kake: The word "菜單" (Chinese for "menu") in various shades of purple. (菜單)
A bamboo steamer basket with a large piece of steamed sponge cake rising up out of it.  The cake is a light brown colour due to the use of a small amount of soy sauce in the batter.  The very open crumb of the cake shows how well-risen and light it is.

Fittingly, the final dim sum dish I'm posting about this month is a dessert — 馬來糕, which is a steamed sponge cake. The pinyin is mǎ lái gāo, the Cantonese is ma lai goh, and the English translations I've seen include "sweet sponge cake", "Malaysian sponge cake", and simply "sponge cake". On dim sum menus, this sometimes appears in the steamed section and sometimes in the dessert section.

The literal translation of 馬來糕 is "Malaysian cake" — 馬來 (mǎ lái) is the "Malaysian" part, and as mentioned in my post on 蘿蔔糕/luó bo gāo/loh bak goh/radish cake, 糕 (gāo) refers to some kind of cake. I'm not really sure what the Malaysian connection is, but this is what it's called!

You may see different spellings — 馬拉糕 (mǎ lā gāo) seems to be quite common on the menus I've seen. I'm not sure whether this is best described as a spelling mistake or a spelling variant though. I've also seen it on menus as 牛油馬來糕 (niú yóu mǎ lái gāo), which I think refers to the use of butter as the fat in the cake (牛油 literally means "cow oil"). Another one I've seen is 吉士馬來糕 (jí shì mǎ lái gāo), which I have no idea of the meaning of Carolyn J Phillips tells me refers to the custard powder (吉士粉/jí shì fěn)[1] that forms part of the recipe.

To make this at home, check out Sunflower's ma lai goh recipe. I must admit that I haven't quite got this recipe to work yet. The first time I tried it, I made the full recipe and it never set properly, even when I steamed it for half as long again as the recipe said to. The second time I made half-quantities, which worked better, though it could still have done with a little more steaming and it was nowhere near as light as the one pictured at the top of this post.

I had the one in the picture at Harbour City in London Chinatown, where it was listed on the menu as 牛油馬來糕 — perhaps the use of butter instead of oil had something to do with the lightness, though I would have thought this would affect the flavour more than the texture. Perhaps I simply didn't whisk mine enough.

Edit, June 2011: It's worth also checking out Carolyn J Phillips' 馬來糕 recipe.

1 吉士 is a transliteration of "cheese", and so since cheese and custard both involve milk, 吉士粉 ended up being used for custard powder (I've posted about 粉/fěn before; one of its meanings is "powder"). According to CantoDict, 吉士 is also used in Cantonese to mean "courage".

If you have any questions or corrections, please leave a comment (here's how) and let me know (or email me at kake@earth.li). See my introductory post to the Chinese menu project for what these posts are all about.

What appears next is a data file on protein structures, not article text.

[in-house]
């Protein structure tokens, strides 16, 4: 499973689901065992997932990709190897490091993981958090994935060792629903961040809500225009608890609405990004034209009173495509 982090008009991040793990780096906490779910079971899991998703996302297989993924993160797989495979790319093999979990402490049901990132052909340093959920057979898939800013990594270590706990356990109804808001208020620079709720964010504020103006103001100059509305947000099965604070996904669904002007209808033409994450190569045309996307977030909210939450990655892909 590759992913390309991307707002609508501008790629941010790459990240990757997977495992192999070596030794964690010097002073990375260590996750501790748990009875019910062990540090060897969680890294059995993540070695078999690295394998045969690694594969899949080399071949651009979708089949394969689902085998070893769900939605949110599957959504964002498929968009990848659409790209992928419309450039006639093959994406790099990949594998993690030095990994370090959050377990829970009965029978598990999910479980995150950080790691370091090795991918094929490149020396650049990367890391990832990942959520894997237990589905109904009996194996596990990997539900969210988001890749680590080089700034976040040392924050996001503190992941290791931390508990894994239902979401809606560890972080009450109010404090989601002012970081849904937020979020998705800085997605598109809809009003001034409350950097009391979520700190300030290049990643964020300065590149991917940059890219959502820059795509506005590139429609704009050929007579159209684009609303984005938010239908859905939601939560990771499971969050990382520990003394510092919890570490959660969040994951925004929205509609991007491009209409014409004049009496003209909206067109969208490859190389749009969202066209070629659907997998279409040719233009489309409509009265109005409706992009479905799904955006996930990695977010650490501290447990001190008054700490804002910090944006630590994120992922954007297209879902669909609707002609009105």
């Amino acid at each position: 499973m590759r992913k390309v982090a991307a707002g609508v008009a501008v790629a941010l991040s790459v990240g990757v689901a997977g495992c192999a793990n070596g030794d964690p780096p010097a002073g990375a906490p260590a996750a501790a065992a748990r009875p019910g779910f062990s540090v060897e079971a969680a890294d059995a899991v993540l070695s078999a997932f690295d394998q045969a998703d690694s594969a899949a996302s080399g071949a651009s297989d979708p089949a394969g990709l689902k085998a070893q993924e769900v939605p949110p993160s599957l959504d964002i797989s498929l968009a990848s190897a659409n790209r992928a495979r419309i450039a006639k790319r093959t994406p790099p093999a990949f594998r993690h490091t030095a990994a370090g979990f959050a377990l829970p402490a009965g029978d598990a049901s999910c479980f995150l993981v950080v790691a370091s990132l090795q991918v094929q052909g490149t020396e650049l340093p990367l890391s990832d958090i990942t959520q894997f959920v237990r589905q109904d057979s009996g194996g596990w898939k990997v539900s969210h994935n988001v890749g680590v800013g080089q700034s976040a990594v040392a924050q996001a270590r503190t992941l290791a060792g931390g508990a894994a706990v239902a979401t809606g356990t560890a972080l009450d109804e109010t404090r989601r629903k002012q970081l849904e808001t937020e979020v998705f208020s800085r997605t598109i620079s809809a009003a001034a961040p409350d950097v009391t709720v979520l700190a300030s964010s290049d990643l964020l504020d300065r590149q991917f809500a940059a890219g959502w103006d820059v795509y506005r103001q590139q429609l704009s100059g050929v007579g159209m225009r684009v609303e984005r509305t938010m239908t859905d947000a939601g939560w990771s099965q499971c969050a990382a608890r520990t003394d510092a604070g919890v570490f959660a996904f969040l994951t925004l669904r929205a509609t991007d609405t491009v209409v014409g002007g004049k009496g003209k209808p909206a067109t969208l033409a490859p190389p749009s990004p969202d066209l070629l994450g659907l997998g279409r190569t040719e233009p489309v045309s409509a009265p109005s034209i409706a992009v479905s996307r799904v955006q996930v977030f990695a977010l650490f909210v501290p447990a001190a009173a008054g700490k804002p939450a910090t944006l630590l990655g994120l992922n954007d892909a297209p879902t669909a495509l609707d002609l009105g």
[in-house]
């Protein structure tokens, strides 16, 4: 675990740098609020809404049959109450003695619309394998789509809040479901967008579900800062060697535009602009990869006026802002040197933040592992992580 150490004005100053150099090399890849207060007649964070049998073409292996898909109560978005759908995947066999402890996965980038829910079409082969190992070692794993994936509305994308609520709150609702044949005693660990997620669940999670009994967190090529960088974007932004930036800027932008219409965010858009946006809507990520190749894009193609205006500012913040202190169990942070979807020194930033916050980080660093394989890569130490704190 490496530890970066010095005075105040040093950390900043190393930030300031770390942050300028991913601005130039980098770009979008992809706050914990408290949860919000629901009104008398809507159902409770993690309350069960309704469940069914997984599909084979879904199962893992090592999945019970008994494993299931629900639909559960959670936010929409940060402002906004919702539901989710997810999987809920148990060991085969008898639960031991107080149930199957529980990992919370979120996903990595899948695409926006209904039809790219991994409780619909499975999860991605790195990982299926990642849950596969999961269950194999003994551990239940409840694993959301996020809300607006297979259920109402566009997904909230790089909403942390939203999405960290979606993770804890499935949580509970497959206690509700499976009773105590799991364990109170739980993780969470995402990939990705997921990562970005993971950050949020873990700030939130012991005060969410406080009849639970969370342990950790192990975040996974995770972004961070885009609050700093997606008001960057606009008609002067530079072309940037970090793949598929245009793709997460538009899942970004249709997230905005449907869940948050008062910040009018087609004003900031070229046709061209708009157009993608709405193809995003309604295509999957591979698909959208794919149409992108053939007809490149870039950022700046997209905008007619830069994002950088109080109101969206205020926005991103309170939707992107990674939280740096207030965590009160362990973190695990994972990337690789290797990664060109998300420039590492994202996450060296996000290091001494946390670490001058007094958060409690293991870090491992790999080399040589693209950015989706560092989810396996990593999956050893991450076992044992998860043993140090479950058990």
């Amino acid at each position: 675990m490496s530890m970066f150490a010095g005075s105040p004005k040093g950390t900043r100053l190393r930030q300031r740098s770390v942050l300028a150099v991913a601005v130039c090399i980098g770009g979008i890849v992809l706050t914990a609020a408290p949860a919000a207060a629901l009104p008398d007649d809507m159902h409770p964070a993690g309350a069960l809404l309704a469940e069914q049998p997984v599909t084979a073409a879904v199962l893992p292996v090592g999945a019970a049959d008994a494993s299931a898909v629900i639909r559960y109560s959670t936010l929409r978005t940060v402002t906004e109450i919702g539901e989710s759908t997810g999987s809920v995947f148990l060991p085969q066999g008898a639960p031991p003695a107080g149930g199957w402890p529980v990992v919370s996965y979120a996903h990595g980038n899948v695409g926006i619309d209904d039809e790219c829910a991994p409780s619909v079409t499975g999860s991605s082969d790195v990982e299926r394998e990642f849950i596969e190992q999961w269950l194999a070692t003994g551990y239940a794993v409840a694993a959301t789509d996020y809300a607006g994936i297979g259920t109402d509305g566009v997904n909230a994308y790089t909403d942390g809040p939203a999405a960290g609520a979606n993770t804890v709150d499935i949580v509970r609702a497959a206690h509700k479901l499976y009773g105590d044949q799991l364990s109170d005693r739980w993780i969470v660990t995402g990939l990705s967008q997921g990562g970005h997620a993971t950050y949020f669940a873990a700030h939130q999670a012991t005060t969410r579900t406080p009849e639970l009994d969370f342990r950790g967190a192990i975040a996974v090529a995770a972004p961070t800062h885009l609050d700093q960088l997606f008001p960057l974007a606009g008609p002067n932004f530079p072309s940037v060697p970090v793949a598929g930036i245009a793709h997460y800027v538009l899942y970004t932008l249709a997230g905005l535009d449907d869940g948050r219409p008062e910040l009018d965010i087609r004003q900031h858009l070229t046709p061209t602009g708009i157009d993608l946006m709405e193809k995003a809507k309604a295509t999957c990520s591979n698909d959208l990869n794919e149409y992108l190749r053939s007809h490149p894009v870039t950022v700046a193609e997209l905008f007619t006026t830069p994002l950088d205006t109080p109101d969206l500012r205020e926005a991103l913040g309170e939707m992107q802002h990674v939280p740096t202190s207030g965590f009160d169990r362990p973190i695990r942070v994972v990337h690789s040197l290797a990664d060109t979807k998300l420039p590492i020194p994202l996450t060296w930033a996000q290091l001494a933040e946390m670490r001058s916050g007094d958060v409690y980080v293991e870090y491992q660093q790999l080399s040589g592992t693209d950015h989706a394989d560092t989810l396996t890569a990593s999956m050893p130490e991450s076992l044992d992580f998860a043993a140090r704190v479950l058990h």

kake: The word "菜單" (Chinese for "menu") in various shades of purple. (菜單)
A neat, square, lotus leaf wrapped parcel sits on a plate waiting to be unwrapped.

Today's dim sum item is a little more substantial than the ones I've posted about previously: 糯米雞 (nuò mǐ jī). This literally means "chicken with glutinous rice" — 糯米 is glutinous rice, and 雞 is chicken. Usually left implicit in the name is the fact that this chicken/rice mixture is wrapped up in a lotus leaf before being steamed, though you may sometimes see the lotus leaf explicitly mentioned, as 荷葉糯米雞 (hé yè nuò mǐ jī). 荷 means "lotus", and 葉 means "leaf" [see footnote].

The most common Cantonese transliteration I've seen for this is "lo mai gai", while English translations include "steamed mini glutinous rice wrapped in lotus leaf", "glutinous rice with meat in lotus leaves", "mini glutinous rice in lotus leaves", and other variations on the same theme. As well as the chicken and rice, the ingredients include Chinese sausage (臘腸/là cháng) and Chinese mushrooms; these savoury items are seasoned with soy sauce, ginger, etc, and then buried in the centre of the rice parcel, to be revealed when you open it up and dig in (illustrated below).

The glutinous rice used in this dish is not the same as the rice used to make, for example, fried rice or plain steamed/boiled rice. It's also known as "sticky rice", and is a different variety from jasmine and other long-grained rices. As well as its culinary uses, it's also been used historically to make masonry mortar for walls and buildings.

As mentioned above, 糯米雞 can be quite filling, so you may not want to eat an entire parcel on your own, at least if you want to try lots of the other dim sum dishes! Though this does depend on the size of the parcel — some places just give you one big one, others give you two or even three smaller ones.

If you'd like to try making this at home, check out Sunflower's 糯米雞 recipe. I like it with the chicken on the bone, but you can always use boneless chicken if you find the bones too fiddly.

The parcel from above has now been unwrapped, revealing a quantity of steamed glutinous rice with a number of small chunks of bone-in chicken gathered together in its centre.  Some of the sauce from the chicken has soaked into the rice.

Footnote: [0] Regular readers may recognise 荷/hé/lotus from my post on 豆/dòu/bean, since it appears in one of the names for mangetout — 荷蘭豆 (Hélán dòu, literally "Dutch bean", as 荷蘭 is a phonetic representation of "Holland"). Similarly, 葉/yè/leaf has also appeared here before, as 牛柏葉 (niú bǎi yè), or leaf tripe.